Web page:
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Abstract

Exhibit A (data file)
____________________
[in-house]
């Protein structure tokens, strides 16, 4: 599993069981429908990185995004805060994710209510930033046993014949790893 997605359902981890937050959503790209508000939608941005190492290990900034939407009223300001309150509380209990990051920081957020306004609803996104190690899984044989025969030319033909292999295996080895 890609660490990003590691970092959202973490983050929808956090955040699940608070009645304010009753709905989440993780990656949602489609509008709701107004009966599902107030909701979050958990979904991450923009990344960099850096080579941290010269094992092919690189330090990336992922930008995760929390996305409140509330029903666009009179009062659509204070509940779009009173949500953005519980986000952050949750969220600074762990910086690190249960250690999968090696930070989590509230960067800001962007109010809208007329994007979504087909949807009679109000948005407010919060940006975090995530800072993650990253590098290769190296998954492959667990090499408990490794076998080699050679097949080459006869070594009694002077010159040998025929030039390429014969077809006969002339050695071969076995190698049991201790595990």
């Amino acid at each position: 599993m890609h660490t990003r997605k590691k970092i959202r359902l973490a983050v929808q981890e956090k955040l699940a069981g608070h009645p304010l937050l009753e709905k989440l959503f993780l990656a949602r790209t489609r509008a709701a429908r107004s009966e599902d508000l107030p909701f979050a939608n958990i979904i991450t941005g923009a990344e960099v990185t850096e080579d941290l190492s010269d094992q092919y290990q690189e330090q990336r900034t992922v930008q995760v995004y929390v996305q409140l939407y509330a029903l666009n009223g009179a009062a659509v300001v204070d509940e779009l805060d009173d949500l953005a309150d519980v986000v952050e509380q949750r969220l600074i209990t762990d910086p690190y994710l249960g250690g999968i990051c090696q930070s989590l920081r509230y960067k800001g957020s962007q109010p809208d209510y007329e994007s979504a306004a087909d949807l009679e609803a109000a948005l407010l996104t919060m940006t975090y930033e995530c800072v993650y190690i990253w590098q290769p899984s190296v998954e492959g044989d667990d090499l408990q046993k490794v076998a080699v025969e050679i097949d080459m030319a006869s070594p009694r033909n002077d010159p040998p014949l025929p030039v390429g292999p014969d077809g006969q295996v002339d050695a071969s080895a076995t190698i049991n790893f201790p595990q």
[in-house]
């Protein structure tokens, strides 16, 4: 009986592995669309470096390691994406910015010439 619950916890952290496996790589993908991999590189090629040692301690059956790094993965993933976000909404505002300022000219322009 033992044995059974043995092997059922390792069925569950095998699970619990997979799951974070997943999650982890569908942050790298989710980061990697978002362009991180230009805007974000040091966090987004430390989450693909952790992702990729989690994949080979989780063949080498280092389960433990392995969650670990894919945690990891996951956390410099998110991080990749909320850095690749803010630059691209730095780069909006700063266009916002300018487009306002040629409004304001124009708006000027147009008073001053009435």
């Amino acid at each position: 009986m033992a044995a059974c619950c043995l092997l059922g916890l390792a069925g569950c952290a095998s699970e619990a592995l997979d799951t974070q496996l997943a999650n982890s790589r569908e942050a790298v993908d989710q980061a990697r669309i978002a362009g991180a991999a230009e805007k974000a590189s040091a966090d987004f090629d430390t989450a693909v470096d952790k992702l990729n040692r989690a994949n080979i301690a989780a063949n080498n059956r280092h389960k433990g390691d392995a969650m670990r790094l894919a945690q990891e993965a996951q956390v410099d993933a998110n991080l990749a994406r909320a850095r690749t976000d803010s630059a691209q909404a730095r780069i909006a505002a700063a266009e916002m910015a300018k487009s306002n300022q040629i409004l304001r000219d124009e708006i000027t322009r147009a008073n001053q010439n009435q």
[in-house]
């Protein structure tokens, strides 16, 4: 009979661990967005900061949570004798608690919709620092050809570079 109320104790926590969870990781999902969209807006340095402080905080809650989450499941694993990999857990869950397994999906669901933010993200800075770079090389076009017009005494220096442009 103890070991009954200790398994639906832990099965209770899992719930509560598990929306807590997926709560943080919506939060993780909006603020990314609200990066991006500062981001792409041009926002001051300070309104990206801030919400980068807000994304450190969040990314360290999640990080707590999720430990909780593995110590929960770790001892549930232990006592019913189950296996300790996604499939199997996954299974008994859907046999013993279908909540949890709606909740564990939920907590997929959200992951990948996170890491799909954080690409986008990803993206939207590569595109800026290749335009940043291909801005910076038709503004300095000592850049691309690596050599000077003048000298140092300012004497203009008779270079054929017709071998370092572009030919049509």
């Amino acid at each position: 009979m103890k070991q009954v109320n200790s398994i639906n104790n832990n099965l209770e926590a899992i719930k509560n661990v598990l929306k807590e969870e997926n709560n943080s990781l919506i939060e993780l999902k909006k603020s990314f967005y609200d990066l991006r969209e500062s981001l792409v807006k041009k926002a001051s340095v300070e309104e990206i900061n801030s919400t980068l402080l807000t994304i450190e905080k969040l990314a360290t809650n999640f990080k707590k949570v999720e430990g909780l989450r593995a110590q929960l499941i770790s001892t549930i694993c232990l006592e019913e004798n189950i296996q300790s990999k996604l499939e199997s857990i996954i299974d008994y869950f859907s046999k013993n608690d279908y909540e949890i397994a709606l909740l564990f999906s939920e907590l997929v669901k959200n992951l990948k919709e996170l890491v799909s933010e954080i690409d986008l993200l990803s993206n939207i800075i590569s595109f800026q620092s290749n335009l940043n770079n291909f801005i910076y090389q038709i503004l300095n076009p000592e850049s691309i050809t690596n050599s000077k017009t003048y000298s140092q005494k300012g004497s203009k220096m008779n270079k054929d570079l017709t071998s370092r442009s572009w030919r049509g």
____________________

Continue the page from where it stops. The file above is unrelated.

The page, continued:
Census data from Queensland were used to test whether or not the relationships between population and retail trade patterns derived from central place theory were applicable at the local authority level. Larger local authorities achieve higher per capita retail sales than less populous places. Proximity to larger centres reduces per capita sales. Population growth allows a local authority to capture a higher proportion of spending locally, while decline encourages and even forces people to shop elsewhere. There is a general tendency toward fewer retail firms, presumably due to technological changes in retailing, but the rate of loss is related to population change. Only places with moderate population growth show increases in firm numbers. Changes in retail sales per firm are also directly related to population change.

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